Like our 2012 picks, our 2013 picks struggled early, were extremely successful in the middle of the season, and tailed off in the final weeks. The primary difference between 2013 and 2012 was that our early season struggles lasted deeper into the season than normal and we didn’t break even until Week 8 (as compared to Week 2 in 2012). Our middle of the season run in 2013 was also not quite as successful as 2012’s, as we were positive in 9 of 10 weeks (Week 7 to Week 16) versus 13 straight weeks of positive performance in 2012. Oddly enough, Week 17 continued to be the hardest to predict as we followed last years 1-4 record by going 0-5 in the final week of the season.


Accuracy and Hypothetical Returns

Overall, we picked 56.63% (46-36-2) of our games correctly, which netted a return of 7.96% (where return is defined as Return divided by Value at Risk). If each week’s winning amounts had been reinvested in the next week’s picks, we would have finished with a return of -100% given our week 17 performance. Excluding the final week, our reinvested return bottomed in Week 6 at -86.9%, and peaked in Week 16 at +94.84%.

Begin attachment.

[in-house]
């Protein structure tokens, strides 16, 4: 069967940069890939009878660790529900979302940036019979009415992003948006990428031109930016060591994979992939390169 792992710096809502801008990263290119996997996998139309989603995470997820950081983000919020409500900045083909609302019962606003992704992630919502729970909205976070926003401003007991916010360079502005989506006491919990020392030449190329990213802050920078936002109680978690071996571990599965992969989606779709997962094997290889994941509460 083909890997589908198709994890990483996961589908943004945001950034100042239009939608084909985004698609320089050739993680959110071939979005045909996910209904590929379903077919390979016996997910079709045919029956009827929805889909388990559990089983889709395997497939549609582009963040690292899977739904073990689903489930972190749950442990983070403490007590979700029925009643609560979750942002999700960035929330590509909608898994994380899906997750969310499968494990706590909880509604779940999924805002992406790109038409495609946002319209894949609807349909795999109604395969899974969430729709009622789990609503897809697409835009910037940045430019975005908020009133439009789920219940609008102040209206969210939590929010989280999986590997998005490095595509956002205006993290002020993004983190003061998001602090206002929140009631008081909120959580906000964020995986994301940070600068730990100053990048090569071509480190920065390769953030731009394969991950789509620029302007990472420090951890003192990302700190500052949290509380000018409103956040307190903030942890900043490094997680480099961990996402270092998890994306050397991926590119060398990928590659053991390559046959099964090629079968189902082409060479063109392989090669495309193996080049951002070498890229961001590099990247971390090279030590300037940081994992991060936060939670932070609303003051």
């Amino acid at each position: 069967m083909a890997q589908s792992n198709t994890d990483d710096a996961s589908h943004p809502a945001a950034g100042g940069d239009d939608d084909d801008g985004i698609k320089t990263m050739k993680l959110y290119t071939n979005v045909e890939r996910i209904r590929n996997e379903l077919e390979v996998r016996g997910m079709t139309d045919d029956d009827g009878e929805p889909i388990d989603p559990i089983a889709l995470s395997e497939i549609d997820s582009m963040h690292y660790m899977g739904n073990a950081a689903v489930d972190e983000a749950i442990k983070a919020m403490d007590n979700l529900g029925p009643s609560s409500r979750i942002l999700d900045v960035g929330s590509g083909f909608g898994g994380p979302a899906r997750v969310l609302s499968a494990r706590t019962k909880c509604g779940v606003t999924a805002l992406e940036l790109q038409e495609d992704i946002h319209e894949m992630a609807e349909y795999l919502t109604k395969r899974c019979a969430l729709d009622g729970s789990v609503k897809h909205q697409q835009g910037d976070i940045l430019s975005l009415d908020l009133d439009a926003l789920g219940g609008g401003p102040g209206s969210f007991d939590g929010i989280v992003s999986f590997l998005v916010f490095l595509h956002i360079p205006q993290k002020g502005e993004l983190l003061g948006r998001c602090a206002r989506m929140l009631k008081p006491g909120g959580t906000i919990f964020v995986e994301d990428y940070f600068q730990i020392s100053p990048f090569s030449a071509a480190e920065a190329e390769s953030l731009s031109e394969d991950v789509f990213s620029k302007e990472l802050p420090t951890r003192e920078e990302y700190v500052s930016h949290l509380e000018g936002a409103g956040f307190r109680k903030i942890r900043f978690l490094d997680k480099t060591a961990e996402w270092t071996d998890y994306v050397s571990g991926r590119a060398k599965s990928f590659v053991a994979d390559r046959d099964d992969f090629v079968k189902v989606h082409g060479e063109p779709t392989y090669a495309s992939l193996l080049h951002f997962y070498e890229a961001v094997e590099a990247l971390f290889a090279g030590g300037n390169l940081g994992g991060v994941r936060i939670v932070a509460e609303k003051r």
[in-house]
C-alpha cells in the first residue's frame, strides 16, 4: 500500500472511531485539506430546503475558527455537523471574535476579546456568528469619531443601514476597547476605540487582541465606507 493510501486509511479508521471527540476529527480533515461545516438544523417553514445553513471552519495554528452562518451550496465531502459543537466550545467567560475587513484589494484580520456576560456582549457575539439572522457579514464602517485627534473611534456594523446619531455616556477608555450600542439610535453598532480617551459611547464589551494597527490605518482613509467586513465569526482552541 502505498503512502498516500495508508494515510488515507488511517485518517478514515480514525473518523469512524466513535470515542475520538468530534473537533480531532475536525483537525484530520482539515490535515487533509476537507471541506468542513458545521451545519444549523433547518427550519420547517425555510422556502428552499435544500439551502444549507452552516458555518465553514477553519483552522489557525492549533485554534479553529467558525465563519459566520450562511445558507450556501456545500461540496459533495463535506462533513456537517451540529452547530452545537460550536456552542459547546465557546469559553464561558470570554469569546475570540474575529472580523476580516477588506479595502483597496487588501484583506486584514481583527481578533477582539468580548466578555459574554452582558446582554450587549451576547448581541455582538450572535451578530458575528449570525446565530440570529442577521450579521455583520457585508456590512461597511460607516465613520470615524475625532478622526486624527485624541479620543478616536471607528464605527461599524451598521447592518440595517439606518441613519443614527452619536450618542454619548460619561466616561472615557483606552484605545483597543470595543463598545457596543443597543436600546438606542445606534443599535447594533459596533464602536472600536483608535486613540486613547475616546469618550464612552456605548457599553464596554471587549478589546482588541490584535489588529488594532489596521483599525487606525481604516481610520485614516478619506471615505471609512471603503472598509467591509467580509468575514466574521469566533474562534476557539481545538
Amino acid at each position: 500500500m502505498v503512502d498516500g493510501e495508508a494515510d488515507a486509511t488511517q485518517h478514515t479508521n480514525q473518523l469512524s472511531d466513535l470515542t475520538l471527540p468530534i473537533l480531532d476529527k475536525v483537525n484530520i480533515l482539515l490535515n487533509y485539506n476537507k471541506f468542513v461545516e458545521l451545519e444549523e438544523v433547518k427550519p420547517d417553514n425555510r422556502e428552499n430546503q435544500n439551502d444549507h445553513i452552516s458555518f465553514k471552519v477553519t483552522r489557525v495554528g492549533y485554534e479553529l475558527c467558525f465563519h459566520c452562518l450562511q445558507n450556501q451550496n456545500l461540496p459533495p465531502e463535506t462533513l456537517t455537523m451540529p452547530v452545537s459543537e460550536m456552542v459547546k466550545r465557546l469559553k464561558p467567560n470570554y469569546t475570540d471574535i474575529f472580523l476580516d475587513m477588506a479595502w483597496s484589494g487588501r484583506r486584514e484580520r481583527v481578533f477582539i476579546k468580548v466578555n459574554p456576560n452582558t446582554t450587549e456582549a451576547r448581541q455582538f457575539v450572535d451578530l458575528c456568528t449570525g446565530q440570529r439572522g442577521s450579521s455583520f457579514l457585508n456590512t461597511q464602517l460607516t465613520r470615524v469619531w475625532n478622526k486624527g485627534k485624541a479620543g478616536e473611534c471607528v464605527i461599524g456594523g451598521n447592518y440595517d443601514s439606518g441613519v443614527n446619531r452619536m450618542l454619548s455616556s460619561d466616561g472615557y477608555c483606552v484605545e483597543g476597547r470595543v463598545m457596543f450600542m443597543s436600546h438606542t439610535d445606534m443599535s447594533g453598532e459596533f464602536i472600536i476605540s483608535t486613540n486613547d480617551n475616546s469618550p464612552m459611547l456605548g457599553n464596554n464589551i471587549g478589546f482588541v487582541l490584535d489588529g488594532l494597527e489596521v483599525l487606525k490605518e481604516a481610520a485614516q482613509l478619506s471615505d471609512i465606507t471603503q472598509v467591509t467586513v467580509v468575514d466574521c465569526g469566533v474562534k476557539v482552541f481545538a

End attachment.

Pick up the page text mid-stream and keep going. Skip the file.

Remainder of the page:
2013 Season Performance (Green bars represent correct picks, Red bars represent incorrect picks, Grey Line is cumulative performance)

By comparison our 2012 picks returned 17% on 58.24% accuracy. The reinvested return of our 2012 picks peaked at an astonishing 460% percent following 13 straight weeks of positive performance.

The 2013 season brought our total return to 13.25% on 57.53% accuracy.

All-Time Performance (Green bars represent correct picks, Red bars represent incorrect picks, Grey Line is cumulative performance) A Quick Note – We used different and varying unit sizes in 2012 and thus a “win” in 2012 could be worth more (or less) than a “win” in 2013.


We picked most frequently for Tampa Bay, St. Louis, Arizona, Cincinnati, and New England. Of these teams, we were very favorable on Tampa Bay, Cincinnati, and New England going into the season, while St. Louis and Arizona were more value plays as they were consistently overlooked in a division dominated by Seattle and San Francisco. These overweighted teams marginally boosted performance, contributing a collective 0.67%.